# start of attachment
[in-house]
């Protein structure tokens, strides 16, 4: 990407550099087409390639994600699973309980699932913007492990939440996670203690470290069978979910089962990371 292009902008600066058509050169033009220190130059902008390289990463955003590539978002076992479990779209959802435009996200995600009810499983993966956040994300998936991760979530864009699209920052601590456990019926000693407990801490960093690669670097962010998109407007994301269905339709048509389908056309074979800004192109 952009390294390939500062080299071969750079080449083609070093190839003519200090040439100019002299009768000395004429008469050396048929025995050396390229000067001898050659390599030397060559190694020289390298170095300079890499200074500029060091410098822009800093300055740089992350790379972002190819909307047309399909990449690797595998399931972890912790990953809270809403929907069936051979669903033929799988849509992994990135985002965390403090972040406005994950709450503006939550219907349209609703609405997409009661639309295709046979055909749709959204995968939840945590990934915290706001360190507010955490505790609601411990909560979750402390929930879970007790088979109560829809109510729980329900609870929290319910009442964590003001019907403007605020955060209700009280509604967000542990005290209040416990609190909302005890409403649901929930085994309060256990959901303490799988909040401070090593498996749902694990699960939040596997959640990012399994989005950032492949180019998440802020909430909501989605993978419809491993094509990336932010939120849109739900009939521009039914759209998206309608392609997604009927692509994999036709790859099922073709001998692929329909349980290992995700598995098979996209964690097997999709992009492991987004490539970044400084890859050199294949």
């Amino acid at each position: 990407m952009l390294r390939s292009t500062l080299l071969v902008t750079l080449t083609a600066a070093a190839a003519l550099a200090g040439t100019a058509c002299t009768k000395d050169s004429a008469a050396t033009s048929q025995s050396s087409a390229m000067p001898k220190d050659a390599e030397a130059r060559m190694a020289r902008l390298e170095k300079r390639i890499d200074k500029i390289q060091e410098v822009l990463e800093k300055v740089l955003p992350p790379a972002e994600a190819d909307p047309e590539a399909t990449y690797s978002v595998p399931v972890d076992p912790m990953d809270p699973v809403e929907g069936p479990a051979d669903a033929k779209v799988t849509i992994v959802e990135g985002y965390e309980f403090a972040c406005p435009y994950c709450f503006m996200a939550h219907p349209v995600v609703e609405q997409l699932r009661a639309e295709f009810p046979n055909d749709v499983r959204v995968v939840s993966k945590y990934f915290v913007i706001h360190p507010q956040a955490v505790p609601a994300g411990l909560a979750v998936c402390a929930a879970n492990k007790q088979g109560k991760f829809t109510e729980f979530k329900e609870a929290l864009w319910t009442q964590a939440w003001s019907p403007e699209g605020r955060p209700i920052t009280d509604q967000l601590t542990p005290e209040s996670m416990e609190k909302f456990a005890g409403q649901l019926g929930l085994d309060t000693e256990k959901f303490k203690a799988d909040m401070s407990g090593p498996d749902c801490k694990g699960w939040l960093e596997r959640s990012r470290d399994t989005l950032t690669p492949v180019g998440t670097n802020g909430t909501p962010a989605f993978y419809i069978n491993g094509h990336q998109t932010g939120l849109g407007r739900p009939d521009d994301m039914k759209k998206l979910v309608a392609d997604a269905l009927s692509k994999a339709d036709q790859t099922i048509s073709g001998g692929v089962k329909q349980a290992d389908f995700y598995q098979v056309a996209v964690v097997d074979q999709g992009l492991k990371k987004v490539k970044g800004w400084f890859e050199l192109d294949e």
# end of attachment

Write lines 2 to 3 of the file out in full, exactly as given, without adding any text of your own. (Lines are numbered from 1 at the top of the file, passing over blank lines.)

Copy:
């Protein structure tokens, strides 16, 4: 990407550099087409390639994600699973309980699932913007492990939440996670203690470290069978979910089962990371 292009902008600066058509050169033009220190130059902008390289990463955003590539978002076992479990779209959802435009996200995600009810499983993966956040994300998936991760979530864009699209920052601590456990019926000693407990801490960093690669670097962010998109407007994301269905339709048509389908056309074979800004192109 952009390294390939500062080299071969750079080449083609070093190839003519200090040439100019002299009768000395004429008469050396048929025995050396390229000067001898050659390599030397060559190694020289390298170095300079890499200074500029060091410098822009800093300055740089992350790379972002190819909307047309399909990449690797595998399931972890912790990953809270809403929907069936051979669903033929799988849509992994990135985002965390403090972040406005994950709450503006939550219907349209609703609405997409009661639309295709046979055909749709959204995968939840945590990934915290706001360190507010955490505790609601411990909560979750402390929930879970007790088979109560829809109510729980329900609870929290319910009442964590003001019907403007605020955060209700009280509604967000542990005290209040416990609190909302005890409403649901929930085994309060256990959901303490799988909040401070090593498996749902694990699960939040596997959640990012399994989005950032492949180019998440802020909430909501989605993978419809491993094509990336932010939120849109739900009939521009039914759209998206309608392609997604009927692509994999036709790859099922073709001998692929329909349980290992995700598995098979996209964690097997999709992009492991987004490539970044400084890859050199294949």
């Amino acid at each position: 990407m952009l390294r390939s292009t500062l080299l071969v902008t750079l080449t083609a600066a070093a190839a003519l550099a200090g040439t100019a058509c002299t009768k000395d050169s004429a008469a050396t033009s048929q025995s050396s087409a390229m000067p001898k220190d050659a390599e030397a130059r060559m190694a020289r902008l390298e170095k300079r390639i890499d200074k500029i390289q060091e410098v822009l990463e800093k300055v740089l955003p992350p790379a972002e994600a190819d909307p047309e590539a399909t990449y690797s978002v595998p399931v972890d076992p912790m990953d809270p699973v809403e929907g069936p479990a051979d669903a033929k779209v799988t849509i992994v959802e990135g985002y965390e309980f403090a972040c406005p435009y994950c709450f503006m996200a939550h219907p349209v995600v609703e609405q997409l699932r009661a639309e295709f009810p046979n055909d749709v499983r959204v995968v939840s993966k945590y990934f915290v913007i706001h360190p507010q956040a955490v505790p609601a994300g411990l909560a979750v998936c402390a929930a879970n492990k007790q088979g109560k991760f829809t109510e729980f979530k329900e609870a929290l864009w319910t009442q964590a939440w003001s019907p403007e699209g605020r955060p209700i920052t009280d509604q967000l601590t542990p005290e209040s996670m416990e609190k909302f456990a005890g409403q649901l019926g929930l085994d309060t000693e256990k959901f303490k203690a799988d909040m401070s407990g090593p498996d749902c801490k694990g699960w939040l960093e596997r959640s990012r470290d399994t989005l950032t690669p492949v180019g998440t670097n802020g909430t909501p962010a989605f993978y419809i069978n491993g094509h990336q998109t932010g939120l849109g407007r739900p009939d521009d994301m039914k759209k998206l979910v309608a392609d997604a269905l009927s692509k994999a339709d036709q790859t099922i048509s073709g001998g692929v089962k329909q349980a290992d389908f995700y598995q098979v056309a996209v964690v097997d074979q999709g992009l492991k990371k987004v490539k970044g800004w400084f890859e050199l192109d294949e």